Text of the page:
In Living Color

People think they know what the Parker Spruce Hotel holds, but a night in a room there provides a clearer view.

By Steve Volk
Add Comment Add Comment | Comments: 8 | Posted Oct. 25, 2006

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Hiram just smiles, extending his hands again, only this time palms downward--as if declining an offer.

"I'm coming to you," the house mother says, pointing at Hiram before the doors close and she wheels on the drunk.

"What did I tell you when you registered?" she asks. "Don't cause no trouble. Now you standing here with a beer in your hand and you let some man, an unregistered guest, into your room, and the manager is looking for you. What can I do for you now?"

The man lists side to side, his mouth still half open.

"I am this building's mother," the woman says, her face turned up to the ceiling. "And I can't help you now."

The drunk, though still silent, looks chastened, the knowledge that he's fucked up in some serious and irreconcilable way slowly penetrating the fog of his high.

The Parker is perhaps best understood as a throwback to an earlier time, when large residential hotels were a common feature of every American city.

Paul Groth, a University of California at Berkeley professor who wrote Living Downtown: The History of Residential Hotels in the United States, spent a month living in a hotel similar to the Parker in San Francisco. "These places served a necessary function," says Groth, "and they still do, wherever they exist. When I stayed in a hotel, I was startled by how early everyone went to bed because they were all working as hotel porters and other jobs that required them to be up before dawn. I'd leave at 7:30 and be literally the last one out of the building."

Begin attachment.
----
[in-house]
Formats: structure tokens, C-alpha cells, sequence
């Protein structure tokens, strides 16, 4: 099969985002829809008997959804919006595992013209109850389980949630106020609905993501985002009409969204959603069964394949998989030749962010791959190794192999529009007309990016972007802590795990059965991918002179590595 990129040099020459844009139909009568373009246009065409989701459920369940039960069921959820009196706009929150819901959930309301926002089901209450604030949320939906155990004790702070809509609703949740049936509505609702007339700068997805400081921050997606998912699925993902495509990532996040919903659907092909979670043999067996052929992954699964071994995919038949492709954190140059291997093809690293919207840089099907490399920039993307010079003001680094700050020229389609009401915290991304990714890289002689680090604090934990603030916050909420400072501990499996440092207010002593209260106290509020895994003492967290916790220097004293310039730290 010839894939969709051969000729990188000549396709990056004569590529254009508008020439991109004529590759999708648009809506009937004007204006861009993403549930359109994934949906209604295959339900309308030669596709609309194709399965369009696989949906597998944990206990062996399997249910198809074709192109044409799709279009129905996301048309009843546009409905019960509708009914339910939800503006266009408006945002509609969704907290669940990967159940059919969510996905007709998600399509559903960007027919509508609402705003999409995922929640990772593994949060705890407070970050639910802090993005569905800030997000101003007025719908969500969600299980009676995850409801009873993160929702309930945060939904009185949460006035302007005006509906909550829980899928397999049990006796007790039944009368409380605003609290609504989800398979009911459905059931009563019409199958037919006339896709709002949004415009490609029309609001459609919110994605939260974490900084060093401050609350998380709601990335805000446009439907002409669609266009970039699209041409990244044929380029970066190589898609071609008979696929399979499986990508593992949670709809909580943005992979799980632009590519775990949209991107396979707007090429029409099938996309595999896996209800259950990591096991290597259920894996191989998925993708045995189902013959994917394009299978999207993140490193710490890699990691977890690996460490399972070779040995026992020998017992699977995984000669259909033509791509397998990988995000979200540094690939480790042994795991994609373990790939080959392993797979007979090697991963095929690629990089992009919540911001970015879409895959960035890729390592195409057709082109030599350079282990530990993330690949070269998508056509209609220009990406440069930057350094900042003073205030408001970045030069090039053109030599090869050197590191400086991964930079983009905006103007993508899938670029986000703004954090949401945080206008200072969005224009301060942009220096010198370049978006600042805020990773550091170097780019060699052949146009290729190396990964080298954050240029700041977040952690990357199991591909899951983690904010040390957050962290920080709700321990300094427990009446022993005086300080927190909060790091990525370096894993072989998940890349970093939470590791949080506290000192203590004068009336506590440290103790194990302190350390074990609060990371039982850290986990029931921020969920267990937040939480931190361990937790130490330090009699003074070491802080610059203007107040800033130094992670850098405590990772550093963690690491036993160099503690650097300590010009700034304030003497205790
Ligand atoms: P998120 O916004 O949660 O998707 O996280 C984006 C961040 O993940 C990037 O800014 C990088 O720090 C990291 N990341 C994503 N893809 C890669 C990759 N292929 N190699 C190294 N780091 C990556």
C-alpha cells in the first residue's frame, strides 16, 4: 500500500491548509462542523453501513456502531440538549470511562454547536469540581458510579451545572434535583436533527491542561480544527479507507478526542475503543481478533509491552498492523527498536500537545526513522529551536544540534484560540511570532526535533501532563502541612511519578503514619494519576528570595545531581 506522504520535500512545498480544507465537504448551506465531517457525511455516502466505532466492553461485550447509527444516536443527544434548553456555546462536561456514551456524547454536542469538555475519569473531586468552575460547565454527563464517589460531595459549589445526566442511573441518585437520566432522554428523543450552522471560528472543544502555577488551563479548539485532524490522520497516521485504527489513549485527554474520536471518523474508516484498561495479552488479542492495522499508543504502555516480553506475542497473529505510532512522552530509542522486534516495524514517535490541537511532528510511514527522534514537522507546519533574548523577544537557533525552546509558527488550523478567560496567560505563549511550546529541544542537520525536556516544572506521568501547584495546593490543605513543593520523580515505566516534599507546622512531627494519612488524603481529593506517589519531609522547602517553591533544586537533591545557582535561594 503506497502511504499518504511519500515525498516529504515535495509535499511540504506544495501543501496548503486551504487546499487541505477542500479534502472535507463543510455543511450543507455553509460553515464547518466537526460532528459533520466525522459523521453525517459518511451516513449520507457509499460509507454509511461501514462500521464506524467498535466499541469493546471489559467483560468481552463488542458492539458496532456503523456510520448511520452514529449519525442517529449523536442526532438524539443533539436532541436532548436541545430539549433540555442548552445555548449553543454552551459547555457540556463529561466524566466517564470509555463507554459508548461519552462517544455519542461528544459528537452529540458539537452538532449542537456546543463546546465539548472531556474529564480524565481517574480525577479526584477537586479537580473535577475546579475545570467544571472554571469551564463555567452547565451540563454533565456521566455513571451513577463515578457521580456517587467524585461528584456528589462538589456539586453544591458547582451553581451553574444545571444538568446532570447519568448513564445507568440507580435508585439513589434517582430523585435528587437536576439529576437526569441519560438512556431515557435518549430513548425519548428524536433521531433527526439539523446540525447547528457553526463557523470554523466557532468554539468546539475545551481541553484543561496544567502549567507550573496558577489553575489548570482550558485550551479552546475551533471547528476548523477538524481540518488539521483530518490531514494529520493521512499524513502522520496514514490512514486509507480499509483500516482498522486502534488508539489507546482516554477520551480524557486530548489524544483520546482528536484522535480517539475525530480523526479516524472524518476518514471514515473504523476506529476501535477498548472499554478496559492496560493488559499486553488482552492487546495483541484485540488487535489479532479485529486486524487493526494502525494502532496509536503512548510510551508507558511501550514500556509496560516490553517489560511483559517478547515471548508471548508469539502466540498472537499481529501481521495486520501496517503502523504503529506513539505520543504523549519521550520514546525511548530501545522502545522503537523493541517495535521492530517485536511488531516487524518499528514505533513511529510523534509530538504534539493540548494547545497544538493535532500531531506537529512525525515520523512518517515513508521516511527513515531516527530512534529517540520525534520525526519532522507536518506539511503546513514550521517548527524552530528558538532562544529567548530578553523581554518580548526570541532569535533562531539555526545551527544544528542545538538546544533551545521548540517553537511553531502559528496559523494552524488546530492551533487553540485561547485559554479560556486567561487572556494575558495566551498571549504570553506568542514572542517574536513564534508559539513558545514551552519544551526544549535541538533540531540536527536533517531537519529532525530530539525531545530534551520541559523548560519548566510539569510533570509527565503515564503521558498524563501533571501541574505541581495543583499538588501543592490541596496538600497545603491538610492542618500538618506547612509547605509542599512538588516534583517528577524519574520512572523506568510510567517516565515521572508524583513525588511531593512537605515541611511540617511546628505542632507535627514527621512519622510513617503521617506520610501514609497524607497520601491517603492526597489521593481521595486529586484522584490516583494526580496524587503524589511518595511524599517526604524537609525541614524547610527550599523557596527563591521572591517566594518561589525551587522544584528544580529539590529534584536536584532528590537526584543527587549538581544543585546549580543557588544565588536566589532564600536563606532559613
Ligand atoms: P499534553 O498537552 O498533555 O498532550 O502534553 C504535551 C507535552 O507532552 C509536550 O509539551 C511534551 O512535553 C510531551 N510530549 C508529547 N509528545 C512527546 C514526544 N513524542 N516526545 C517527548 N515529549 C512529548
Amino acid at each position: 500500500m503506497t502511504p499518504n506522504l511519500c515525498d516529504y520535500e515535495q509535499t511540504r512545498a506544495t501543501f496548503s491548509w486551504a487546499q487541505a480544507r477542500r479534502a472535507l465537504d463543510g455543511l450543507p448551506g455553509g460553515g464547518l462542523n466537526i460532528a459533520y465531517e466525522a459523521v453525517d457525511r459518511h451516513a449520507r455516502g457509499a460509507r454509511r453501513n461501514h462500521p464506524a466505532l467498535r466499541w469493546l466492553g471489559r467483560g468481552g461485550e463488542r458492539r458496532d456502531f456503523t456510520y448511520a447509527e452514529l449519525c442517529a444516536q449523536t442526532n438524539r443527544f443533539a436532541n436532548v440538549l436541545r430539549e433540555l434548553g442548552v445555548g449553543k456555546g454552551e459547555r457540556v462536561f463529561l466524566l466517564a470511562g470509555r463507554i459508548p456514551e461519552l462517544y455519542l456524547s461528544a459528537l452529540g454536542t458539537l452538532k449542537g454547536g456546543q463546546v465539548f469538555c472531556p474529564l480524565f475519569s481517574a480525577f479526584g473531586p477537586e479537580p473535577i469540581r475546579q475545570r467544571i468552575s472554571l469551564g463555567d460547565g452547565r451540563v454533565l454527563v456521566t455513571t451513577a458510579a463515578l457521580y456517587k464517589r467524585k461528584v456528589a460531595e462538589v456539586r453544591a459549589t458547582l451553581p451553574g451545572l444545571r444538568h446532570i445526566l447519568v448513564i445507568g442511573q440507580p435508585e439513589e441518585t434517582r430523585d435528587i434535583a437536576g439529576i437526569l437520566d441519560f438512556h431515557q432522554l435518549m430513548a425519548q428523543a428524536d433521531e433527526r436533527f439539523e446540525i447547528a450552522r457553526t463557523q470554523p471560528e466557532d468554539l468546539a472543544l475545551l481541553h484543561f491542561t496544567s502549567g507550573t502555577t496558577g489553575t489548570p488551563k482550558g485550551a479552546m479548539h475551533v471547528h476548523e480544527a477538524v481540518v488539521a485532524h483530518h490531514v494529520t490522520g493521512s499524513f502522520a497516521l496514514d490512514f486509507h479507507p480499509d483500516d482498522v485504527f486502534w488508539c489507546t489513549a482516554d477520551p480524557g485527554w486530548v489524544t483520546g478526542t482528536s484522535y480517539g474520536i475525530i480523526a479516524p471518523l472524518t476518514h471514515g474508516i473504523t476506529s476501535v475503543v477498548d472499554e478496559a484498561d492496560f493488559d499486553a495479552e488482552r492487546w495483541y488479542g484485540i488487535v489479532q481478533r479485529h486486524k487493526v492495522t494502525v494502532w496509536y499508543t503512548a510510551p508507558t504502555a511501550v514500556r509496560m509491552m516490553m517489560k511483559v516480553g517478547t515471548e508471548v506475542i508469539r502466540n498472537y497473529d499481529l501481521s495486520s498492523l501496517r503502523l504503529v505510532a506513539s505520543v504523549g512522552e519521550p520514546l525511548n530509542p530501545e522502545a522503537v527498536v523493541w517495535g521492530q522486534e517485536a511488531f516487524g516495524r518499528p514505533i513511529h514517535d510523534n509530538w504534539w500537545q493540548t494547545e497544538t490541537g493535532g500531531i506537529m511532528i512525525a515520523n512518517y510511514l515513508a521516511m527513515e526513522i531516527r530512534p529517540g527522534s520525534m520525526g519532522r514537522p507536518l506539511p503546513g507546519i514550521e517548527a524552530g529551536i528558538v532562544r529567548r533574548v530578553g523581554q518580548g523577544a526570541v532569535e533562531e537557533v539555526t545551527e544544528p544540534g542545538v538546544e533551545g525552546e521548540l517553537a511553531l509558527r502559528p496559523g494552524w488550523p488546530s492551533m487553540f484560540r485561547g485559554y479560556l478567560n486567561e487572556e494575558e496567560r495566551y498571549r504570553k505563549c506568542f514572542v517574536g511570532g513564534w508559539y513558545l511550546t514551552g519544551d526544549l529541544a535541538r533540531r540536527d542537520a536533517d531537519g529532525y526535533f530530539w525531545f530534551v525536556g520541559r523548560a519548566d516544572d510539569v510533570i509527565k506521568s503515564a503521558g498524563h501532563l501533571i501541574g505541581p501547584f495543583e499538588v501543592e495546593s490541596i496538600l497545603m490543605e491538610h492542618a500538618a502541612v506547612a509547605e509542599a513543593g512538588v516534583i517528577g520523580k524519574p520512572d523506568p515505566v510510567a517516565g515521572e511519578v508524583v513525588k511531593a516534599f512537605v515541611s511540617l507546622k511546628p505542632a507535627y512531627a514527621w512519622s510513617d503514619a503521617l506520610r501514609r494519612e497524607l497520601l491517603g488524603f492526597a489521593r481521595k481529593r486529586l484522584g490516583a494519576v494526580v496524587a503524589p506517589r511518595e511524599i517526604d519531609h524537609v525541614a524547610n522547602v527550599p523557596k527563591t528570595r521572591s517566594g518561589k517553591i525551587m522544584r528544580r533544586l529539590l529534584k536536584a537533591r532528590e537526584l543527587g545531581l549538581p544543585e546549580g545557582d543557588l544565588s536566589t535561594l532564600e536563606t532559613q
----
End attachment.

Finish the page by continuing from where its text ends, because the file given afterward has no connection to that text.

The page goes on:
Groth's book gets its narrative momentum from the steady assault urban planners waged on residential hotels in the '60s, '70s and '80s, by either tearing them down or hastening their conversion into more spacious, upscale condominiums, which simultaneously exacerbated the problem of homelessness and started homogenizing city centers. "The problem was that planners didn't understand these places played a significant role in the housing stock," says Groth. "They didn't understand that workers in modest middle-class jobs were living there, people needed to work in hotels and restaurants and some very skilled jobs as well."

Here in Philadelphia, some residents do recognize the role the Parker plays in maintaining the diversity of the Washington Square West neighborhood. "I'd like to be sure the place is well run," says Judith Applebaum of the Civic Association. "But I think we do need to be accessible to all kinds of people to live here."

Michael Guinn has lived on Quince Street for decades now, having first moved to Washington Square West in 1964. He rattles off a long list of residential hotels that disappeared from the area over the years: the Gladstone, torn down for Kahn Park. The Midston Hotel, which became the Lincoln at Locust and Camac. The Kesmon Hotel at 12th and Spruce, which became the Alexander Inn. And there were others: The Adelphia. The Sylvania.

"I believe the Gladstone was first to go," says Guinn, a painter. "The neighborhood was gradually starting to come back when they tore it down. It was seen as an eyesore mostly because of the people who lived in it. So of course the very liberal wanted to see it remain where it was and the real estate interests wanted it torn down."